Perpendicular radius bisects chord Simple proof using RSH postulate to show that a radius perpendicular to a chord bisects it
Perpendicular radius bisects chord
- In a previous video we have already shown that if we have some circles
- centered oh right over here
- and if "OD" is a raidus, and it's a radius that bisects chord "AC"
- So bisects means that it kind of splits it into two
- Then "AB" = "BC"
- We've proved in a previous video that "OD" will be perpendicular to "AC"
- So we have proven that we can assume that it's perpendicular
- And the video that you might want to view is "For radius is perpendicular to chord
- You will hopefully find the proof of that.
- What I want to do in this video is go the other way.
- If we know that "OD" is a radius that is perpendicular to chord "AC"
- what I want to do with this video is proe that it's bisecting
- So we are not assuming that it's bisecting in this video over here.
- We are just assuming that it's perpendicular
- So essentially we are going to go the other way.
- So here we start with the fact that it bisected and we established that they were perpendicular
- That was in the previous video. Now we are going to start with the assumption that they are perpendicular
- and then prove that they bisect
- And just like what we did in the previous proof we will set up some triangles here
- since we know a lot about triangles now.
- And we will set up the triangles by drawing two more radii
- Radius "OC" and radius "OA"
- and that's useful for us because we know that they are both radii for the same circle
- So they have the same length as the radii don't change in a circle
- and you may already see where this is going because triangle "O"
- and let me label this point here, let me call it "M"
- because we are hoping that it ends up being the midpoint
- of "AC". Triangle "AMO" is a right triangle
- This is its hypotenuese. "AO" is it's hypoteneuse
- triangle "OMC" is a right triangle and this is it's hypotenuese right there
- We already showed that its hypoteneuses have the same length and both of these right triangles
- share segment or side "OM"
- So "OM" is clearly equal to itself
- and in a previous video, not the same video where we explained this thing
- In a previous video (I think) it's called "More on why SSA is not a postulate"
- We say that SSA is not a postulate, not a congruency postulate
- but we did establish in tha video that "RSH" is a congruency postulate
- and "RSH" tells us that if we have a right triangle thats where they "R" comes from
- If we have a right triangle and we have one of the sides (which ihappens to be congruent)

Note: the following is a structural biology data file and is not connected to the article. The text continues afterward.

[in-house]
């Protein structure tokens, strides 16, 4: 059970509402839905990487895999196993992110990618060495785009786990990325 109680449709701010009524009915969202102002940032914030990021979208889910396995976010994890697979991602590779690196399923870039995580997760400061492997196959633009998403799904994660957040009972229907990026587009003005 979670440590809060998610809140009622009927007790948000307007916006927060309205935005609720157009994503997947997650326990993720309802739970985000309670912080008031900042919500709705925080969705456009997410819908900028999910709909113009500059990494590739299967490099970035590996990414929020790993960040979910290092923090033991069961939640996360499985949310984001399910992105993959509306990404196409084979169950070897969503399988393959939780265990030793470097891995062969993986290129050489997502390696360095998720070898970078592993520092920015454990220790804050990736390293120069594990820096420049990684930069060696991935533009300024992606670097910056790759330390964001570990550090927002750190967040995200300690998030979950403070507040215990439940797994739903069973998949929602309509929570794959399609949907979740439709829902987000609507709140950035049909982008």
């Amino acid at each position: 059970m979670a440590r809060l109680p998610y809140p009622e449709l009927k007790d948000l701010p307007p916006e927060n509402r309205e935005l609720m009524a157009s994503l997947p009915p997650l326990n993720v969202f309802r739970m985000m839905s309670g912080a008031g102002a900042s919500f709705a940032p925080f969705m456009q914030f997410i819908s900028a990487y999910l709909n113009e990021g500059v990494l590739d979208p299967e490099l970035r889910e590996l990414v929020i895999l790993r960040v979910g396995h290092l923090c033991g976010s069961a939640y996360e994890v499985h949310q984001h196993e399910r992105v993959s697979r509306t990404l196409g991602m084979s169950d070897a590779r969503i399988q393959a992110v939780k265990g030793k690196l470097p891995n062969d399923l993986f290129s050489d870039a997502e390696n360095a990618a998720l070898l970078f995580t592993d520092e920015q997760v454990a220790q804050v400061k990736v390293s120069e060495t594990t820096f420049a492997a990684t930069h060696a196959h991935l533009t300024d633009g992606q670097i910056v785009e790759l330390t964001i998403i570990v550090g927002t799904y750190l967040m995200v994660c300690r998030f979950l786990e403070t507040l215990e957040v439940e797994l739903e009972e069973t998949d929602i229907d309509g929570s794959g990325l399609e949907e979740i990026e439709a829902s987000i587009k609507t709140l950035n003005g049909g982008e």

- and our hypotenuese is congruent. Then we have two congruent triangles
- And if you look at this right over here.
- We have two right triangles. "AMO" is a right triangle "CMO" is a right triangle
- they have one leg that is congruent right over here. "MO" and then both of their hypotenueses are congruent
- to each other. So by "RSH" we know that triangle "AMO" is congruent to triangle "CMO"
- by "RSH", by the "Rsh" postulate
- And so we know that if they are congruent then their corresponding sides have to be congruent
- So based on that we then know that "AM" is a correspinding side to "MC"
- So we know that "AM" must be equal to "MC" because they are correspinding sides
- of congruency. This implies that those are equal and if those are equal then we know that "OD" is
- Bisecting "AC" so we have established what we can do
- Anothe way that we can prove it without "RSH" is just straight up with the pythagoran theorem
- We know already from these two radii that I have set up over here that "OA"
- is equal to "OC" and we also know that "OM" is literally equal to itself
- and we also knwo from the Pythagoream Theorem that "AM" squared
- plus "OM" squared is equal to "OA" squared
- the squares of the length of the two legs squared summed up is equal to the length of the hypotenuese
- So we know that for the left triangle right over here
- "AMO" and we can set up the same relationship for "CMO"
- We know in "CMO" "CM" squared plus "OM" squared is equal to "OC" squared
- Now we know a few things
- We know that "OA" is equal to "OC"
- So for example right over here we have "OA" squared we could replace this with "OC"
- and then you can already see where this is going
- You can see that "CM" and "AM" are the same and if you want to do it a little more formally
- you can subtract "OM" squared from both sides of this equation andn you will get
- "AM" squared is equal to "OC" squared)
- (I've replaced this with "OC" squared
- Minus "OM" squared on the left hand side right over here
- and then on the right hand side
- As we subtract "OM" squared from both sides we have "CM" squared is equal to "OC" squared minus "OM"
- squared and then we can take the pricipal root of both sides of this because we really care about the
- positive root ( we do not want to have negative distances.
- So if you take the pricipal root of both sides this becomes "AM" is equal to the principle root of that
- and we also get that "CM" is equal to the principle root of that
- Well these two quantities are the same so "AM" must be equal
- to "CM"
- They are both equal to this quantity right here
- and so "CM" might be a bisector
- and this is really common sense
- If you know that two sides of two different right triangles are going to be congruent to each other you
- can always use th pythagorean theorem to get the third side and then
- the third side is uniquely constrained by the lengths of the other two sides
- because it is a right triangle
- and so these are all ways of getting to the same thing
- But now we can feel pretty good about the fact that if
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At 5:31, how is the moon large enough to block the sun? Isn't the sun way larger?
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